Tweetstorm on Trade

May 31, 2019

It has been a big day for NAFTA 2.0, and not in good way.

Here’s more—adapted from a twitter thread—on developments of the last 24 hours – including Pence’s Canadian visit, Lighthizer’s submission of NAFTA text to Congress, and Trump’s impetuous launching of a trade offensive against Mexico…

Pence’s Canada trip seemed like a desperate move to reignite momentum – given what Democrats are demanding (e.g. rolling back protections for Big Pharma), the Republicans don’t want to give.

As I told Naomi Powell when we spoke early yesterday, “if you’re running a campaign with targets who won’t talk to you, what do you do? You go to Ottawa, fill the time.”

Of course, Trudeau was always ill-advised to move forward with ratification until it was clear that there was a deal with Democrats to be had – likely in the text of a renegotiated agreement that Parliament would have to re-approve.

It seemed especially silly since almost all of what Democrats want would be disproportionately to Canada’s benefit. More here.

Lighthizer (inside) and Wallach (outside) are among the few grownups with an idea of the glide path to successful ratification. But it was going to demand a lot of Trump, which he doesn’t have the political ability or inclination to deliver.

So what’s the second best outcome to replacing the “worst trade deal ever”?

Poison pills that make Democrats and Mexicans the problem.

As Daniel Dale reports, the “break-stuff-and blame-the-other side” caucus won.

This starts the Fast Track clock, allowing the administration to drop implementing legislation as soon as June 29. Under normal times, this would mean Congress would vote on it by September 27.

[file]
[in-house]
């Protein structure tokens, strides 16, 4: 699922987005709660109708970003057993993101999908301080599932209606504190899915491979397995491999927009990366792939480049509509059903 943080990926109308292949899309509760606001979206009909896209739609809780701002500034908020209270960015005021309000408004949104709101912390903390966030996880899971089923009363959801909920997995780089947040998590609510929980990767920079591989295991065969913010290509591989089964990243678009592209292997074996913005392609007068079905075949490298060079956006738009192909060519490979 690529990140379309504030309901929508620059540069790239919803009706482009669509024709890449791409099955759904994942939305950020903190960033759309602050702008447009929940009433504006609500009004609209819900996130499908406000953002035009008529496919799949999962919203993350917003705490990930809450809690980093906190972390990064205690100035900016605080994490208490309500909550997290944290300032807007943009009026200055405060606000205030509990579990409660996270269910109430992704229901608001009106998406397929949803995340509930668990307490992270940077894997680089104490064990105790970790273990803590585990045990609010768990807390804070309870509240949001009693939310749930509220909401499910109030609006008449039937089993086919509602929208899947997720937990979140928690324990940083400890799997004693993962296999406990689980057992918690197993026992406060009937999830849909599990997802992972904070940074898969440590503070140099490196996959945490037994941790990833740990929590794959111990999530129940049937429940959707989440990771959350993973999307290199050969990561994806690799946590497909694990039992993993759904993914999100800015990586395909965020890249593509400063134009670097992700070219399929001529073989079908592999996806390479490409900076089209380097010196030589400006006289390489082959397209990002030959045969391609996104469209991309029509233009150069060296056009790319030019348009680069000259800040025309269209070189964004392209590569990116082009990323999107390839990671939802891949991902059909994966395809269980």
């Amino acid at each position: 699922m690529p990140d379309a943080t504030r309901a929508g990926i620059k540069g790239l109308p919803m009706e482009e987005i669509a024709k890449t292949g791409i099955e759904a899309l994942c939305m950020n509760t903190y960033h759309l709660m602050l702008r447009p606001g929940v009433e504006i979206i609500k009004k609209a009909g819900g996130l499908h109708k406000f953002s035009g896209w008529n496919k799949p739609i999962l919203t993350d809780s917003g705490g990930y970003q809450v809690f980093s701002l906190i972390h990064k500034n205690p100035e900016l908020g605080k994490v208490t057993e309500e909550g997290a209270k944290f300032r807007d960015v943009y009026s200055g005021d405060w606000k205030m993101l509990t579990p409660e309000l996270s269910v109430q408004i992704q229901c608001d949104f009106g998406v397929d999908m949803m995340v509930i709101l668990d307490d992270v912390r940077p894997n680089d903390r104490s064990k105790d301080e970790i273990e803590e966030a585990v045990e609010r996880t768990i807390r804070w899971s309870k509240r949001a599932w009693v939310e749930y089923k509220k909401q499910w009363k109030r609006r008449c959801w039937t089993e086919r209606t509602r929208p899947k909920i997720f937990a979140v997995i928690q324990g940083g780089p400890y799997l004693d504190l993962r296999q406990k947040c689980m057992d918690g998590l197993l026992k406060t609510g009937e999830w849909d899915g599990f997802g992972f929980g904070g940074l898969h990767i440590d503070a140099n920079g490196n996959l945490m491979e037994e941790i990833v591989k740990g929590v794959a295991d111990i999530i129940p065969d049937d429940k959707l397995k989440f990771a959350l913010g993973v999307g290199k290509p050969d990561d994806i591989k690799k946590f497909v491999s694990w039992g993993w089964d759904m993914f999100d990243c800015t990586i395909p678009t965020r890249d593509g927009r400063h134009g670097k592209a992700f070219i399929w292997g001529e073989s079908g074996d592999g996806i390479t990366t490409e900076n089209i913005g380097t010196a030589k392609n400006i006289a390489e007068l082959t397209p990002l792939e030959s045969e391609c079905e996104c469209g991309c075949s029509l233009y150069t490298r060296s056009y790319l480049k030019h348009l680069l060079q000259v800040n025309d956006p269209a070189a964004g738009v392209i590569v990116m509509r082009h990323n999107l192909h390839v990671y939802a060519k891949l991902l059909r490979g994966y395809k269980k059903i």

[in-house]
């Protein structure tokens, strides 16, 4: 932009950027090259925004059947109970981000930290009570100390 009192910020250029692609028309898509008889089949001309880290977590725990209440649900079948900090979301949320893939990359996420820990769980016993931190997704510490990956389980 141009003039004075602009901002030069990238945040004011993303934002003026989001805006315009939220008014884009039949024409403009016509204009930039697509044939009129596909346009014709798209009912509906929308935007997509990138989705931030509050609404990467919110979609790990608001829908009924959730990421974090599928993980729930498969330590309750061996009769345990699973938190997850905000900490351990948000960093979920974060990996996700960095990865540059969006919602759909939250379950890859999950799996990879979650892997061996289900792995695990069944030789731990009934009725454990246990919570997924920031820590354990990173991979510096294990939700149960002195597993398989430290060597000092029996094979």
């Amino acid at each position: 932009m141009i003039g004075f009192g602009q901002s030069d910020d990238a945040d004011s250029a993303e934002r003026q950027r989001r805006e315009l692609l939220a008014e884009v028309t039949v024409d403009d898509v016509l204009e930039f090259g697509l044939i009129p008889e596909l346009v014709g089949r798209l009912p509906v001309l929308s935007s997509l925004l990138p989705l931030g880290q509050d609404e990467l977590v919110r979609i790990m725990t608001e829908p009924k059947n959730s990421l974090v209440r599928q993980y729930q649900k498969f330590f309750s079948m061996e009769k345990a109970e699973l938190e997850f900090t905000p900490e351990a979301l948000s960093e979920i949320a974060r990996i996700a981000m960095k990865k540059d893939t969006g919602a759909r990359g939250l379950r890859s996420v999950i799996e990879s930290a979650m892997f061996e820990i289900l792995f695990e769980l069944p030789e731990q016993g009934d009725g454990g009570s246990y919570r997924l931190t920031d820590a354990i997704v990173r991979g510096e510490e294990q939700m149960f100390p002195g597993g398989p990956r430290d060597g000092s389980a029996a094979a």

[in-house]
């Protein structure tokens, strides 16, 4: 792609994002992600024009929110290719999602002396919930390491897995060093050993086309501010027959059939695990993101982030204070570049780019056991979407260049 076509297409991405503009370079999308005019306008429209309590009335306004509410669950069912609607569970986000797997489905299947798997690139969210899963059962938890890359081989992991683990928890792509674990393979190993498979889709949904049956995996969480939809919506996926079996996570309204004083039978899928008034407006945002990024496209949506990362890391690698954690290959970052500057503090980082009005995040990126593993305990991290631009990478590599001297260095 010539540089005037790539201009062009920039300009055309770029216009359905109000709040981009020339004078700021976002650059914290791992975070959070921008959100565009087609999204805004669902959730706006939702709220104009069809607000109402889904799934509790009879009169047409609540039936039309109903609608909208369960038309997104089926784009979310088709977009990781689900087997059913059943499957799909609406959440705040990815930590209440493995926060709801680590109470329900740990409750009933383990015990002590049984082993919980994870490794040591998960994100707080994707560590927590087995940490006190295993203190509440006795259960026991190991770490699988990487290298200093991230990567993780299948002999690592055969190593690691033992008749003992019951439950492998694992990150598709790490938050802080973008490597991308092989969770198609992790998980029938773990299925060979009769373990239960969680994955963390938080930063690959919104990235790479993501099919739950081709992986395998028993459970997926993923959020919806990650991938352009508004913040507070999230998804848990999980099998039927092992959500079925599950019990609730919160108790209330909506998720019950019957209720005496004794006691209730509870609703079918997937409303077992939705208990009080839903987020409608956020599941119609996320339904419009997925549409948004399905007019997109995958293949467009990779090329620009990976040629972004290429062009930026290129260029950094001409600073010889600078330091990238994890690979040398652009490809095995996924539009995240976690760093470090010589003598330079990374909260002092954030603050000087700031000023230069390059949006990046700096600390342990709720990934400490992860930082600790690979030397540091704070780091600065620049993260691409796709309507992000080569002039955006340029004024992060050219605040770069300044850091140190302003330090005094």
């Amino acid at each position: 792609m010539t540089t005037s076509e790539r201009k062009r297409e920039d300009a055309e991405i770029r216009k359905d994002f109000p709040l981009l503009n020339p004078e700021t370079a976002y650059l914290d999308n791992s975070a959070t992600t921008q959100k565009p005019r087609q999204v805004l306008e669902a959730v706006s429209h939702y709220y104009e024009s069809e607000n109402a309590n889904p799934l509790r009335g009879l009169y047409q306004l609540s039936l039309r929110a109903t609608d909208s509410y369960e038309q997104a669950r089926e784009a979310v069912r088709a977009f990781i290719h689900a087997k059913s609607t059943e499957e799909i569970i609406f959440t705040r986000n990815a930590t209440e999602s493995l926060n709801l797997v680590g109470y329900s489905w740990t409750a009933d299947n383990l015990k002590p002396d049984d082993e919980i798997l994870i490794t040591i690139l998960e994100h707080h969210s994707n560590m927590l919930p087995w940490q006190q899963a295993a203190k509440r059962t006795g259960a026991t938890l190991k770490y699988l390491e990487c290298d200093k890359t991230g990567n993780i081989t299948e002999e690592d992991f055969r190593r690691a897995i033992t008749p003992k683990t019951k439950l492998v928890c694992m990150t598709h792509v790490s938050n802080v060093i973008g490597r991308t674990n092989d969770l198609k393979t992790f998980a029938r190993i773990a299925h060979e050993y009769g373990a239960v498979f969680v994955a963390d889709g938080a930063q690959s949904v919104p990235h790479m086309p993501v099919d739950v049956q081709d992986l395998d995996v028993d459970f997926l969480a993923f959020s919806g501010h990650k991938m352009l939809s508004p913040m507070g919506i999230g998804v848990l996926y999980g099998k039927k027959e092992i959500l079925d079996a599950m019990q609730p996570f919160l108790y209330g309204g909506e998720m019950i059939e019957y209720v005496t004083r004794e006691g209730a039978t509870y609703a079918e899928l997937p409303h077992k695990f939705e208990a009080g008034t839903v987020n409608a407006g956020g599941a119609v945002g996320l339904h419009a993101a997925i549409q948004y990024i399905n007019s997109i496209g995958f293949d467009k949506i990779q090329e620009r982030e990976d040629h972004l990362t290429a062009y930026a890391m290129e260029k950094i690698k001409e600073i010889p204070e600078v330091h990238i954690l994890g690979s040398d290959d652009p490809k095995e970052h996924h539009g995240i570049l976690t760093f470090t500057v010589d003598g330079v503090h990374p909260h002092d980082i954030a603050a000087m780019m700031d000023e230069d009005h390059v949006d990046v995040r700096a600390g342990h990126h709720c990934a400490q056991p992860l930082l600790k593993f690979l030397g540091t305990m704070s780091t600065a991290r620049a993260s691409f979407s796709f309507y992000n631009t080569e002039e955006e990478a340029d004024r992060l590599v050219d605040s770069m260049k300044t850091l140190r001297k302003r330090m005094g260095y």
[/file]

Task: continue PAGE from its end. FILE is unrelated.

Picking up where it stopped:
But these aren’t normal times. Speaker Nancy Pelosi immediately responded with this, calling the move “not a positive step. It indicates a lack of knowledge on the part of the Administration on the policy and process to pass a trade agreement.”

In her words, “We all agree that we must replace NAFTA, but without real enforcement mechanisms we would be locking American workers into another bad deal. A new trade agreement without enforcement is not progress for the American worker, just a press release for the President.” The last time an embattled Republican president tried to jam Pelosi on a trade agreement opposed by her Caucus, it did not end well for said president. Read more.

Overhauling NAFTA was his campaign promise and something he would like to campaign on in 2020. Indeed, it’s one of his few accomplishments that would have played with the traditional Democratic base.

To recap, since Trump’s own party won’t let him deliver, he’s setting up a dynamic to blame Pelosi and blame Mexico. The submitting of the statement of administrative action without first getting Pelosi’s consent is an own goal in policy terms, though maybe a win politically.

Meanwhile, the announcement of new tariffs on Mexico – to be ratcheted up or down at Trump’s personal discretion of how well AMLO is going on restraining immigration – will make ratification there impossible. More here.

While Trump describes this as a security crisis, it’s also clear he has an industrial policy of sorts in mind.

In his statement, “If Mexico fails to act, Tariffs will remain at the high level, and companies located in Mexico may start moving back to the US to make their products and goods. Companies that relocate to the United States will not pay the Tariffs or be affected in any way.”

That’s not necessarily a problem. As we’re learning with the Section 232 steel tariffs, the legal line between national security and economic security is blurry, working towards the president’s benefit. Read more here.

Nonetheless, the kinds of executive powers that FDR relied on to remake the US financial sector in 1933 (technically through the Trading With the Enemies Act of 1917, with the “enemy” defined as economic depression) have been rolled back since.